Ohio cheerleader accused of killing newborn was scared her parents would kill her if they discovered her secret pregnancy

During the two-hour interview with police, Brooke Skylar Richardson said she 'didn’t want to tell them, but now they are going to find out.'


                            Ohio cheerleader accused of killing newborn was scared her parents would kill her if they discovered her secret pregnancy

A former Ohio cheerleader who allegedly killed her newborn daughter was heard on an interrogation tape played in court worrying about how her parents would react when they discovered her secret pregnancy. During the two-hour interview with police, Brooke Skylar Richardson said she "didn’t want to tell them, but now they are going to find out.”

“My parents are going to kill me,” she said, according to WHIO. In the video, Richardson appears both worried and upset as she tells police her daughter was not breathing after she gave birth to her in the middle of the night. “It came out when I pushed and it wasn’t breathing,” she says, tearfully. According to a report by The Cincinnati Enquirer, Richardson also told authorities she "never meant to hurt her", before asking them whether she's going to jail. She is now facing charges of aggravated murder and involuntary manslaughter.

The 20-year-old appeared at the Warren County Court earlier this week, more than two years after the death of her baby Annabelle. Richardson was 18-years-old when the murder took place only a few days after her high school prom. She is alleged to have also lit the baby on fire in an attempt to burn the corpse. According to her attorneys, she had given birth to a stillborn baby and buried the fetus in the backyard. However, it is believed that she murdered the infant on purpose as she did not want to be pregnant.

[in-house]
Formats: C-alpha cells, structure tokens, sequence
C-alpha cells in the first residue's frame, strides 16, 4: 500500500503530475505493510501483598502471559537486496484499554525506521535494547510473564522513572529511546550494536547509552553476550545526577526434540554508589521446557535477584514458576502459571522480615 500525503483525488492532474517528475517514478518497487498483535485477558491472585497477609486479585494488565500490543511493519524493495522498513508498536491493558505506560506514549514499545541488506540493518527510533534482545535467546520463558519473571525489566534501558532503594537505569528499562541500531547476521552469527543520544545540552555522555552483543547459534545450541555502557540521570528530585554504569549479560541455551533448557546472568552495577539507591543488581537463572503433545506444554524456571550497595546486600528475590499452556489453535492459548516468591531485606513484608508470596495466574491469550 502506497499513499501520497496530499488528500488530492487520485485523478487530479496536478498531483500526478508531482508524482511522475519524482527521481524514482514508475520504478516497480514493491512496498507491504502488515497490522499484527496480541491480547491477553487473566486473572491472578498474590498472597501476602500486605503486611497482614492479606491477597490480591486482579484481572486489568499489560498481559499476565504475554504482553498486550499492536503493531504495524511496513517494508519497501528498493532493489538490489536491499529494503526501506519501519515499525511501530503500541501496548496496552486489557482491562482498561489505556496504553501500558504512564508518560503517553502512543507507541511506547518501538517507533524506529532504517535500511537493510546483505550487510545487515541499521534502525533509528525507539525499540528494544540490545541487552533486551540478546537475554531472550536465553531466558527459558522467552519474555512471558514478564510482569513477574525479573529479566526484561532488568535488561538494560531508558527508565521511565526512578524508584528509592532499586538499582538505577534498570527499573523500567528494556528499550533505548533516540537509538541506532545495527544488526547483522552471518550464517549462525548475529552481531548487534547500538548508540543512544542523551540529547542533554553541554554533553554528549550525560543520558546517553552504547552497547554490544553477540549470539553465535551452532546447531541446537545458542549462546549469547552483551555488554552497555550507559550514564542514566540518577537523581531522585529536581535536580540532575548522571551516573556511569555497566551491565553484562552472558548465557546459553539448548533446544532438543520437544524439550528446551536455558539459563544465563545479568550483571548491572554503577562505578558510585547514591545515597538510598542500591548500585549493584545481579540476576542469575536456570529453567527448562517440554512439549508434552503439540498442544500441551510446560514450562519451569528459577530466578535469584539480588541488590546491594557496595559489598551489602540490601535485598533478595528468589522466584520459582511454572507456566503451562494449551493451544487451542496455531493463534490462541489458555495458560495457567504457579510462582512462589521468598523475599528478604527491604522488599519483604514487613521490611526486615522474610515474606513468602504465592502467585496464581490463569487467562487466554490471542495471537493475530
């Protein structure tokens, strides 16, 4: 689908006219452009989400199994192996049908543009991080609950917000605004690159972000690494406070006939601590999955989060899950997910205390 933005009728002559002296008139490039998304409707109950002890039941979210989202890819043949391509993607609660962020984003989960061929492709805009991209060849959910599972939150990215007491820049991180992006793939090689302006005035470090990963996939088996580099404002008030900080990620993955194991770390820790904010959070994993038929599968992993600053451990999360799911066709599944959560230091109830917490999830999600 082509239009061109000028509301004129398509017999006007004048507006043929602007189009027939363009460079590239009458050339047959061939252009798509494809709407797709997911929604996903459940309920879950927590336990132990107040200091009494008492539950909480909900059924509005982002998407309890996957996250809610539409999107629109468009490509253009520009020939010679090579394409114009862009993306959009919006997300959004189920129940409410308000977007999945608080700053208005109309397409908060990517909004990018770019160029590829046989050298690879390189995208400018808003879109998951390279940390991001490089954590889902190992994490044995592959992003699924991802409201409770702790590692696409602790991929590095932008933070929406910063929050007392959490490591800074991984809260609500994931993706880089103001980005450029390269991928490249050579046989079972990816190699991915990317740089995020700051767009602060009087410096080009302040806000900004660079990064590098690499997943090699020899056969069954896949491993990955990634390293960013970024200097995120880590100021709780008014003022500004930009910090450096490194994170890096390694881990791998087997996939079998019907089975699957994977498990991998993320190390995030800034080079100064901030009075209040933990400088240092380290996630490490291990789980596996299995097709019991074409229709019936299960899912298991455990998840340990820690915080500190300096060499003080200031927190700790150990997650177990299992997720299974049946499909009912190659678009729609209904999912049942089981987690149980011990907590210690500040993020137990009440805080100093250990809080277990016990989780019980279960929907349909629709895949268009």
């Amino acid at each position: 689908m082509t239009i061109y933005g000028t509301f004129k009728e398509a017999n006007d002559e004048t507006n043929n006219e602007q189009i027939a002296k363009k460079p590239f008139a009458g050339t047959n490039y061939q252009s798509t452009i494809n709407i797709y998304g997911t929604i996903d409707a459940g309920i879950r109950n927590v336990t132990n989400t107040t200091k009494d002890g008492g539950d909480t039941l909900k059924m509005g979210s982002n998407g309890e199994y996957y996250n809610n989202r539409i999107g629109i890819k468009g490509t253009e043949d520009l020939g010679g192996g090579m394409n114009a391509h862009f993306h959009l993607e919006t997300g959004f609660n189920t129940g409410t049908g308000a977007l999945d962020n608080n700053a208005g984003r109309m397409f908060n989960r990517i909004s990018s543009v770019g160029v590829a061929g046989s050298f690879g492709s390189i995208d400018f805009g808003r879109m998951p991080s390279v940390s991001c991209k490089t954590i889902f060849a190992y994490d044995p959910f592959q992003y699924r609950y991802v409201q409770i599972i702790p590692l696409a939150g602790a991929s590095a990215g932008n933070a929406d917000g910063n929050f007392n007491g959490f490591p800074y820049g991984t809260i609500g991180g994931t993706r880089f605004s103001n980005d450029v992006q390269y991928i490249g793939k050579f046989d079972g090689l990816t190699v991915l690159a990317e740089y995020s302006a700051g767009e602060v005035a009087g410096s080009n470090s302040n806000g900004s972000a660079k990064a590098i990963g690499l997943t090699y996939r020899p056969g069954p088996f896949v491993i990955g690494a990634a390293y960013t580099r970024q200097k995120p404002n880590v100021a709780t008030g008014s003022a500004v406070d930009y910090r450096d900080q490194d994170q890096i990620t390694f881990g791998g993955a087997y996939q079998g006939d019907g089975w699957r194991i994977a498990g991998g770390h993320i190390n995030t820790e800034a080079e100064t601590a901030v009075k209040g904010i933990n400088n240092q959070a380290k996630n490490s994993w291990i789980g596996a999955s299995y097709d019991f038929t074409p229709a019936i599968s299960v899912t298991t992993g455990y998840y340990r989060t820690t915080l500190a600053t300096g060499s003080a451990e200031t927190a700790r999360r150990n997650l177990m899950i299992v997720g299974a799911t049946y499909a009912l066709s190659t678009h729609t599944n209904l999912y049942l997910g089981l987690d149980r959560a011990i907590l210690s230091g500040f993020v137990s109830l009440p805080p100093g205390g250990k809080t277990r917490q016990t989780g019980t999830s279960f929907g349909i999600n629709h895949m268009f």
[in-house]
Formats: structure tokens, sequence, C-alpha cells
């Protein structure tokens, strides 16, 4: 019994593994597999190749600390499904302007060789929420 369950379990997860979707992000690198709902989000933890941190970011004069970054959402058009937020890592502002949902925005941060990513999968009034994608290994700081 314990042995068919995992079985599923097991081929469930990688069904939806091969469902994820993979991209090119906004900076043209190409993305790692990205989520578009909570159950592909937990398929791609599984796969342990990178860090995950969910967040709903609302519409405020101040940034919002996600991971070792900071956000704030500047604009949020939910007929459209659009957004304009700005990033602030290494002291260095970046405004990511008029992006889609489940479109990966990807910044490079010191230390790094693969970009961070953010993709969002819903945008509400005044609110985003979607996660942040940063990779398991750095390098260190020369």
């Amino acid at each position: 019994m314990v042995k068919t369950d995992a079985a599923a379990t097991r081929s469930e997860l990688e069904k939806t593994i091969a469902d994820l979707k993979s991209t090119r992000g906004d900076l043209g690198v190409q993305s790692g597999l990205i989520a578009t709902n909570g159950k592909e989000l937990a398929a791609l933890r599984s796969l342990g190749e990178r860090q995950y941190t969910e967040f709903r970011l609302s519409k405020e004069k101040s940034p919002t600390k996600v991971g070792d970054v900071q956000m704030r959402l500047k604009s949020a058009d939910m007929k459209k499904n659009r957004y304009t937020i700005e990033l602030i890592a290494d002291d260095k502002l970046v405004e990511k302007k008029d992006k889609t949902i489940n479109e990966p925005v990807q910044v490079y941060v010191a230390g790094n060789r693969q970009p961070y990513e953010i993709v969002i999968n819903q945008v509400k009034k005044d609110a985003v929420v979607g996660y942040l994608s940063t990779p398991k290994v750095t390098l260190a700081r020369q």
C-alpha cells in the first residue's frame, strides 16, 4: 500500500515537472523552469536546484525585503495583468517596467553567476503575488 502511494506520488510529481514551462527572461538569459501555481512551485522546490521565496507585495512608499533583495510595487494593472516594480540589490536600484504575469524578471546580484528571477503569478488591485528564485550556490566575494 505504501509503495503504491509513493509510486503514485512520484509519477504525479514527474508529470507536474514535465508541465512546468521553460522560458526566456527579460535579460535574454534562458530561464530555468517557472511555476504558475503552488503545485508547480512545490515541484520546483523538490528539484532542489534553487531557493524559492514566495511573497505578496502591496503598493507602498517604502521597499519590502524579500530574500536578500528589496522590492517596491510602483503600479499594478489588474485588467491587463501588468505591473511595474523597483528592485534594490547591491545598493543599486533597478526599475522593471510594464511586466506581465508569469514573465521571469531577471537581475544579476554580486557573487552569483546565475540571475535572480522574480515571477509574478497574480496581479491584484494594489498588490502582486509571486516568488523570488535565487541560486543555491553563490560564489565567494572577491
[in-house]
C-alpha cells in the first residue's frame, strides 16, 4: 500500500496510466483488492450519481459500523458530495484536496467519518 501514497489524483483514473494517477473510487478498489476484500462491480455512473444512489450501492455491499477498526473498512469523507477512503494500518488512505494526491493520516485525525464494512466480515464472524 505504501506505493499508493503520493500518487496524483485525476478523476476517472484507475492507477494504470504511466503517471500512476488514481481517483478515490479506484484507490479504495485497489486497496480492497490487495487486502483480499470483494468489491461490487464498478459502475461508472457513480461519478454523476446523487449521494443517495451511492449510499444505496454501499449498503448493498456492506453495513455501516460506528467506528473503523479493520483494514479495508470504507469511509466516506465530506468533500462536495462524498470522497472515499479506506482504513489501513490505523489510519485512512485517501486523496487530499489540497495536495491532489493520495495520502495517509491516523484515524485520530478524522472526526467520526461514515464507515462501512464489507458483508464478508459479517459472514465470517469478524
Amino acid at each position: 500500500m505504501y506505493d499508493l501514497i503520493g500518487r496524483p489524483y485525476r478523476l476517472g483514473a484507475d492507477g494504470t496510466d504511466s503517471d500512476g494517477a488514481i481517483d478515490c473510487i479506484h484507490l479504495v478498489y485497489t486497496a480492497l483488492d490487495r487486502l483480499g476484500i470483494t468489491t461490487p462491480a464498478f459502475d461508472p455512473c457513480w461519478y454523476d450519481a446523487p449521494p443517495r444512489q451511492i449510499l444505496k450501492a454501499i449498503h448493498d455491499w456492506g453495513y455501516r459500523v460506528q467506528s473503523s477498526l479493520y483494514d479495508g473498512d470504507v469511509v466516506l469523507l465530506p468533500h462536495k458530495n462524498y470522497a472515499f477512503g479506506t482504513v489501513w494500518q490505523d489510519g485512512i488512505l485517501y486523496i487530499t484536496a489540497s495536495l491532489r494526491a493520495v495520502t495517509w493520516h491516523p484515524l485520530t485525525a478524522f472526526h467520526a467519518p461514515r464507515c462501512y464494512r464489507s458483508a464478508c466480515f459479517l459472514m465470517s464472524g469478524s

That said, her defense attorneys have argued in court that their client buried the baby because she was stillborn and Richardson didn't know what else to do.  Throughout the tape that was played in court on Thursday, Richardson is heard repeatedly denying she was involved in her daughter's death. Her parents, who are brought into the interrogation room shortly after, are heard urging their daughter to tell the truth. “I’m sorry,” she responds, maintaining that the baby was never alive.

Brooke Skylar Richardson, charged with killing and burying her newborn daughter, arrives for a scheduled conference with the court in Lebanon, Ohio. (Nick Graham/The Journal-News via AP, File)

Richardson's parents later tell her they love her, but her mother also makes her aware she could be going to jail. “There’s nothing we can do now,” she tells her, per WXIX-TV. “It’s in the papers. We’re in the news. The neighbors are already calling me.” The mother also tells Richardson it makes her "sick" to have to lose her daughter when after doing everything "right" to raise her. 

According to Associated Press, County Prosecutor David Fornshell said Skylar, as she is known, and her family had been worried about community reaction to her out-of-wedlock pregnancy.  “Skylar and her family, particularly her mother, were pretty obsessed with external appearances and how things appeared to the outside world,” Fornshell said. “You have a situation where, you know, she’s a cute high school, recent high school graduate; she was a cheerleader described (as) a good girl by her attorney as you heard after the arraignment. And I think that kind of perception is one that Skylar wanted to perpetuate and her mother wanted to perpetuate.”

The 20-year-old  had even admitted to police she had done an internet search for how to perform an abortion, but that she realized she was too far into her pregnancy and so she "did not try and kill my baby." Jurors are expected to hear another interrogation tape later in the trial. According to prosecutors, the tape has Richardson confessing to killing the newborn.  Nonetheless, her attorneys claimed earlier this week the statements were forced out of her despite her repeated denials.

Her defense attorneys, the locally prominent father-and-son team of Charles H. Rittgers and Charles M. Rittgers, have blasted prosecutors for “a false narrative” that sensationalized the case. “What started as an 18-year-old high school girl who was frightened and saddened because of giving birth to a stillborn baby whom she named Annabelle and then telling her doctor of the stillborn and burial in the backyard turned into something sinister and grotesque,” they had said in a motion to move the trial.

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